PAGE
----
Getting the lighting right is one of the trickier but more crucial aspects of taking better pictures. Even if you don't have a proper lighting rig, you can make a better job of judging lighting effects by imagining light like paint.
Picture by stephduncan
Portrait photographer John Denton passed on that hint (amongst others) at the recent Focus on Imaging conference in the UK. Many people think of light as coming from a single source — especially if they're relying on the sun or a single piece of lighting equipment — but as Denton points out, it's more complicated than that:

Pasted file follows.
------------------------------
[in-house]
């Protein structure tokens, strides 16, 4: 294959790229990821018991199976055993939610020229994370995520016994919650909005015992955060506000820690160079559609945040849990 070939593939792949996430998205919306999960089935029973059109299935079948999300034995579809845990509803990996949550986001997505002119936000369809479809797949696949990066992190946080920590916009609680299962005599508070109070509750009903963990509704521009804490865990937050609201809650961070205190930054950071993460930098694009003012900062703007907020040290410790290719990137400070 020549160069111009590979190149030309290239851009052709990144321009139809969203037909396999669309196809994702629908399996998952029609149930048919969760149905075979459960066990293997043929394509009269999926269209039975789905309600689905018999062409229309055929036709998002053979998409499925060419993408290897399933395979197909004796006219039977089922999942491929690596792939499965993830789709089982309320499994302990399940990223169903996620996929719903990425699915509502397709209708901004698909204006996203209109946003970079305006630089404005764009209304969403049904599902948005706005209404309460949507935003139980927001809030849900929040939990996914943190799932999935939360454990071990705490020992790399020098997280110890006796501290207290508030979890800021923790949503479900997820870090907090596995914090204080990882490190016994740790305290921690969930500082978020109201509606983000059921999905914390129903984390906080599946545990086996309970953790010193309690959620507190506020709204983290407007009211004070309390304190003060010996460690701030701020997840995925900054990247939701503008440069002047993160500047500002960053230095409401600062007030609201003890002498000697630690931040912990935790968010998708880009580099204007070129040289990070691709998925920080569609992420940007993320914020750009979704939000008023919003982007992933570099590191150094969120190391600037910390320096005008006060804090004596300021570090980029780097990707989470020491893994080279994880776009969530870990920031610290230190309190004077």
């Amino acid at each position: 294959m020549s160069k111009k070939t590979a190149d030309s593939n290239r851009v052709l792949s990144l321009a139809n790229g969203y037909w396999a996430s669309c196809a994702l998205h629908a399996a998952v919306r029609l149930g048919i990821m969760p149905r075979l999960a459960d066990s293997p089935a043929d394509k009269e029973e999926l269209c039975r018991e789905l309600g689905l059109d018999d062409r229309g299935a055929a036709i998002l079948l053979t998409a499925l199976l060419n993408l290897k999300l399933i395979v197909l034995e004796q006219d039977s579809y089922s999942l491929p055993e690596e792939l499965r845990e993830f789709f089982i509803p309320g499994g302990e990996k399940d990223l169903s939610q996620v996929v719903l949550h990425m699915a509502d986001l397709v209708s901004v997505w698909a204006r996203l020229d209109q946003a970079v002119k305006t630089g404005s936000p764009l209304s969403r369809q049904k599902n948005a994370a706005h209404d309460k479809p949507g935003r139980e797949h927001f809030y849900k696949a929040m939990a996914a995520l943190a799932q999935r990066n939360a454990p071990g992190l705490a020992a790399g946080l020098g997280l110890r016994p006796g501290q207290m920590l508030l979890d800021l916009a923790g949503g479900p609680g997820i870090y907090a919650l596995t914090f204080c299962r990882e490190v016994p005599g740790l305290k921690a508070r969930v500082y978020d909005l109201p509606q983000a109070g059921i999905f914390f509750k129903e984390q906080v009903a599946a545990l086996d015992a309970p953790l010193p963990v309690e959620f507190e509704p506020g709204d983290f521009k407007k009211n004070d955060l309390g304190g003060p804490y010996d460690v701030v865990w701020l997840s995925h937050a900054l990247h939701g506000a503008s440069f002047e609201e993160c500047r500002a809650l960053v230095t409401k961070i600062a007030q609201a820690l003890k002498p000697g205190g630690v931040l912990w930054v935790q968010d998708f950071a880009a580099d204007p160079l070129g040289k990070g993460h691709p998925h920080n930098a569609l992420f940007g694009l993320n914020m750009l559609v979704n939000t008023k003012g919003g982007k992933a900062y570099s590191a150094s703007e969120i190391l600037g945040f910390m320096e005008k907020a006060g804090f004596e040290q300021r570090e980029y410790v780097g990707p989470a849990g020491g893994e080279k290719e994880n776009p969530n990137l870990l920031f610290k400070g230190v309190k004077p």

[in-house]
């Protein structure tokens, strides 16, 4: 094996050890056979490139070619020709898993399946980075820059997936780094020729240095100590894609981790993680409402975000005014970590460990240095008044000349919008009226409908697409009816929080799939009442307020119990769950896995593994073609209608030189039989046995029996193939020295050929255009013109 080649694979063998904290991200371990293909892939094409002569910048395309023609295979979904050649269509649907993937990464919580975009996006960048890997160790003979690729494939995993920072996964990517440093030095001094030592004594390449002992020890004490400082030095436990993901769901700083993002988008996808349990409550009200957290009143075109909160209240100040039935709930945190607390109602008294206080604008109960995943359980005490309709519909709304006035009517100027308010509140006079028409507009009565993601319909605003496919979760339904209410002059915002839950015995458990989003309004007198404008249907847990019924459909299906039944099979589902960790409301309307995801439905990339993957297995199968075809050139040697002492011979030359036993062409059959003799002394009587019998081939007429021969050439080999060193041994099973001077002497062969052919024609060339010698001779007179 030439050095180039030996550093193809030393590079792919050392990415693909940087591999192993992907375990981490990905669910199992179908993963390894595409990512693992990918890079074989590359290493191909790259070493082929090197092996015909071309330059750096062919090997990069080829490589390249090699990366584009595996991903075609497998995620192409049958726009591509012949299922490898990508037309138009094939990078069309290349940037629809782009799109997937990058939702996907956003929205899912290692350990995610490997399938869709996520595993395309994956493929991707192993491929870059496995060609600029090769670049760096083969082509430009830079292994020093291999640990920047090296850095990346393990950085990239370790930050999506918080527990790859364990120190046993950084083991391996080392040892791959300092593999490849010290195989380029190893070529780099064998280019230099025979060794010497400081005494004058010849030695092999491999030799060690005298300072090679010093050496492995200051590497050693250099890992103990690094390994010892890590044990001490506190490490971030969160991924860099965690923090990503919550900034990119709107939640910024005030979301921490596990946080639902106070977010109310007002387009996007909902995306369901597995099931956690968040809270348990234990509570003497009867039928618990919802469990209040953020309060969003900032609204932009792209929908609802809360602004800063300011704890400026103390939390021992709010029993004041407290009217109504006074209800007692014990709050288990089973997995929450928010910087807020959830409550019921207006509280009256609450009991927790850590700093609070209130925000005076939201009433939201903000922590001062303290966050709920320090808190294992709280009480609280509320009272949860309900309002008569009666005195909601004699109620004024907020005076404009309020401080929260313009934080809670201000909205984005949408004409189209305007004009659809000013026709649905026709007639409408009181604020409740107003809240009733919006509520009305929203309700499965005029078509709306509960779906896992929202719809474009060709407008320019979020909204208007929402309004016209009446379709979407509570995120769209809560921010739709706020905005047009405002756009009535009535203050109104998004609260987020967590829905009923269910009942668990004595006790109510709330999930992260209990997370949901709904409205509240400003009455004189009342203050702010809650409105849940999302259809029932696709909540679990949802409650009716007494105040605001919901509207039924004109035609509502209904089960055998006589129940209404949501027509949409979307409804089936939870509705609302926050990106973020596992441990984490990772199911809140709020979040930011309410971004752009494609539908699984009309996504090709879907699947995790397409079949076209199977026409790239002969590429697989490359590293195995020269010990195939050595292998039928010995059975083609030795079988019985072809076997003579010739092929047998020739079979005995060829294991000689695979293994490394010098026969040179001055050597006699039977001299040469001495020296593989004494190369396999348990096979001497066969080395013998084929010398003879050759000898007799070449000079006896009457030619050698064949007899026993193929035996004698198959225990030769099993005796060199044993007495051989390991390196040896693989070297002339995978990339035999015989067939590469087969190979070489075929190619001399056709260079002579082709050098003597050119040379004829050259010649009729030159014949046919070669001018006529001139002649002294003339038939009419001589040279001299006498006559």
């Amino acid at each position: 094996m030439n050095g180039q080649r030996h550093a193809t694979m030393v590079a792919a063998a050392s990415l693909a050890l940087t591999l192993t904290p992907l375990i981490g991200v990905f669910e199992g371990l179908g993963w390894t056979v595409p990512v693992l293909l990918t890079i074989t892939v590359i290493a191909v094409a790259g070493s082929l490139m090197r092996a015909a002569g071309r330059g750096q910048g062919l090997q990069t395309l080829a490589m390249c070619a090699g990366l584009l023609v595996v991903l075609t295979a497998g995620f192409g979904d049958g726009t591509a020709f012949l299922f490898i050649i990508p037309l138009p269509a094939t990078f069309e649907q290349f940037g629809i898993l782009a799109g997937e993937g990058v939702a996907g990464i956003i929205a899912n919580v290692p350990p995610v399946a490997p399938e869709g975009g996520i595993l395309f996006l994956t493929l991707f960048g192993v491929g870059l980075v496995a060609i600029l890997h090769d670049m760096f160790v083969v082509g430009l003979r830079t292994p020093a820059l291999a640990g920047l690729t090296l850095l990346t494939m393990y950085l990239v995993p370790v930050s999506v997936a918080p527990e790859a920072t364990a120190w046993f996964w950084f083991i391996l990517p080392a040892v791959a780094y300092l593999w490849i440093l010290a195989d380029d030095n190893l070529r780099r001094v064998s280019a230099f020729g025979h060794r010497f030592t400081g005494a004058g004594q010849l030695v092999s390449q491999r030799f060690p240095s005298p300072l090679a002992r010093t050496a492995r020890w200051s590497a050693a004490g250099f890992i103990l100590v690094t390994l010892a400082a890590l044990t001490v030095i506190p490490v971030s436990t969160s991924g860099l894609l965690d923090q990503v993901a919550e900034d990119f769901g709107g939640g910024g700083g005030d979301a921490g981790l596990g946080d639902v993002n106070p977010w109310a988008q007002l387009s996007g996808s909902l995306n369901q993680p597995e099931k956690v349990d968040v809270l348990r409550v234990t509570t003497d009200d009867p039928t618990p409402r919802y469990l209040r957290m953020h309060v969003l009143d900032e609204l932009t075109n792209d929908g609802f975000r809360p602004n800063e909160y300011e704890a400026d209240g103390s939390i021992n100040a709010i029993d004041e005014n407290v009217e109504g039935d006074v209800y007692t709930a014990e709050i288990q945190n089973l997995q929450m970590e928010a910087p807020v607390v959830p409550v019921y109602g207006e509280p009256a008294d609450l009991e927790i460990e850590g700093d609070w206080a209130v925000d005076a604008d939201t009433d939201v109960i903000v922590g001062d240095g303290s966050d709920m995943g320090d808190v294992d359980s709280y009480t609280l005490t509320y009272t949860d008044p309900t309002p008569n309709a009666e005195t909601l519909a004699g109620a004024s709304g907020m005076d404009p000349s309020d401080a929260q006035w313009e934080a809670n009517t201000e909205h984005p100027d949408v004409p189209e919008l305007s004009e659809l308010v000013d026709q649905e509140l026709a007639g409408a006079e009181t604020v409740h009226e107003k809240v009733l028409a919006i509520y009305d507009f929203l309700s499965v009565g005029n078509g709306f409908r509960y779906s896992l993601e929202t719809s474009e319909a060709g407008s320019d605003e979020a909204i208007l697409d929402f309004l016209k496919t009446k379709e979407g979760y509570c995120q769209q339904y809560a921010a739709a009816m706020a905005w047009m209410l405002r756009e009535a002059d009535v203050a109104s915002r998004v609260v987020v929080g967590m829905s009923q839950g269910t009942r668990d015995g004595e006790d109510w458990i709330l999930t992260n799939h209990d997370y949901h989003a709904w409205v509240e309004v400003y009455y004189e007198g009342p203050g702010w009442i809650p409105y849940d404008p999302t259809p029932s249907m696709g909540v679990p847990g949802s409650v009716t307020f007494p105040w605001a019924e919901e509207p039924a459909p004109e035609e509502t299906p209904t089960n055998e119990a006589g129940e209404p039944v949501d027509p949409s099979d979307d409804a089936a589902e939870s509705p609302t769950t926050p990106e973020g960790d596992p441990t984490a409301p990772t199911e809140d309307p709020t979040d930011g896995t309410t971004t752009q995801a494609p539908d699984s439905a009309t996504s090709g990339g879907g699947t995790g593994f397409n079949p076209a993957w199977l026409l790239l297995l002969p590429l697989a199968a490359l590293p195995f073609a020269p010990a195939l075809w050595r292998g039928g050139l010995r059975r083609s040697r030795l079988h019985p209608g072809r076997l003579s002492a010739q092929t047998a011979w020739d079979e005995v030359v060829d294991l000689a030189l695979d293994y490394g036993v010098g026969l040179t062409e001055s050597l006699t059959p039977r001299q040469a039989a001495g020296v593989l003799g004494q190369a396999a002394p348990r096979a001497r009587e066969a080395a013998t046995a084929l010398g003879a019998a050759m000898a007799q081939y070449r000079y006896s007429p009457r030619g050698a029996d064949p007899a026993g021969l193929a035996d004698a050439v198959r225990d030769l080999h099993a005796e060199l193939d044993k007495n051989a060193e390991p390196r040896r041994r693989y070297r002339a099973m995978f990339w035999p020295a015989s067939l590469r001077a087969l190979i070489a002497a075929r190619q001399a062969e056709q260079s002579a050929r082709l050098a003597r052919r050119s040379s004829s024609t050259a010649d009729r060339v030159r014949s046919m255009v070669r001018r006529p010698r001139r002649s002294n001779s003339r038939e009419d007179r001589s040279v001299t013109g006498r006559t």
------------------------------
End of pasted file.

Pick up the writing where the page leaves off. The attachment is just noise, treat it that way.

Light is like chucking a bucket of paint; it will drip after you throw it.
Work out where the paint is coming from, and you can better judge its impact on your pictures. If you can't move the light source, try moving the subject — not much of an option with landscapes, but a sensible approach with portraits.